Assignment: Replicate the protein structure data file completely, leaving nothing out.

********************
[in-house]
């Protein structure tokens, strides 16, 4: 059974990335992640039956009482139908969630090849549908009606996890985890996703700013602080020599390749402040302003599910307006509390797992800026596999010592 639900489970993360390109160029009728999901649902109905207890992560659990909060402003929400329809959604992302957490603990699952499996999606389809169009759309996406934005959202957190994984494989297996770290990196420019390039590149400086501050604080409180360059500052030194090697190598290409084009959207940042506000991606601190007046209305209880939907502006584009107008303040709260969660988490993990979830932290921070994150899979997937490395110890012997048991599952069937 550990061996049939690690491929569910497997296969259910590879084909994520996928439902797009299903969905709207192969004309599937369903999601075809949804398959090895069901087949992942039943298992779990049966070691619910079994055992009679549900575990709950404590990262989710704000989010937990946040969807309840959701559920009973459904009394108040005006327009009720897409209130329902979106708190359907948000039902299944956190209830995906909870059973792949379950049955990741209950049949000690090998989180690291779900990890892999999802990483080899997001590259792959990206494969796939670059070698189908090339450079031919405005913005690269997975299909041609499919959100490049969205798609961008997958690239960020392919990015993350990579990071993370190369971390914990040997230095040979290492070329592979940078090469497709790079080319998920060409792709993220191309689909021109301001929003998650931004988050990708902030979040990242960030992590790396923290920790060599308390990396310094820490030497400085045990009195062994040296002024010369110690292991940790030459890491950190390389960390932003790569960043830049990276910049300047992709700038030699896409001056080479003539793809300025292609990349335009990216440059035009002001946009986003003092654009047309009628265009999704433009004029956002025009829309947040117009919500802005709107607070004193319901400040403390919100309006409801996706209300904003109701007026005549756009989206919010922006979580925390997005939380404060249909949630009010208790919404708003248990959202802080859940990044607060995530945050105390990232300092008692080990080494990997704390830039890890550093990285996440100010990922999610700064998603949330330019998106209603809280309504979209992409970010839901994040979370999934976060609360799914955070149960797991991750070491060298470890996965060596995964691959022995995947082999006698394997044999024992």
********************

[in-house]
């Protein structure tokens, strides 16, 4: 059974990335992640039956009482139908969630090849549908009606996890985890996703700013602080020599390749402040302003599910307006509390797992800026596999010592 639900489970993360390109160029009728999901649902109905207890992560659990909060402003929400329809959604992302957490603990699952499996999606389809169009759309996406934005959202957190994984494989297996770290990196420019390039590149400086501050604080409180360059500052030194090697190598290409084009959207940042506000991606601190007046209305209880939907502006584009107008303040709260969660988490993990979830932290921070994150899979997937490395110890012997048991599952069937 550990061996049939690690491929569910497997296969259910590879084909994520996928439902797009299903969905709207192969004309599937369903999601075809949804398959090895069901087949992942039943298992779990049966070691619910079994055992009679549900575990709950404590990262989710704000989010937990946040969807309840959701559920009973459904009394108040005006327009009720897409209130329902979106708190359907948000039902299944956190209830995906909870059973792949379950049955990741209950049949000690090998989180690291779900990890892999999802990483080899997001590259792959990206494969796939670059070698189908090339450079031919405005913005690269997975299909041609499919959100490049969205798609961008997958690239960020392919990015993350990579990071993370190369971390914990040997230095040979290492070329592979940078090469497709790079080319998920060409792709993220191309689909021109301001929003998650931004988050990708902030979040990242960030992590790396923290920790060599308390990396310094820490030497400085045990009195062994040296002024010369110690292991940790030459890491950190390389960390932003790569960043830049990276910049300047992709700038030699896409001056080479003539793809300025292609990349335009990216440059035009002001946009986003003092654009047309009628265009999704433009004029956002025009829309947040117009919500802005709107607070004193319901400040403390919100309006409801996706209300904003109701007026005549756009989206919010922006979580925390997005939380404060249909949630009010208790919404708003248990959202802080859940990044607060995530945050105390990232300092008692080990080494990997704390830039890890550093990285996440100010990922999610700064998603949330330019998106209603809280309504979209992409970010839901994040979370999934976060609360799914955070149960797991991750070491060298470890996965060596995964691959022995995947082999006698394997044999024992």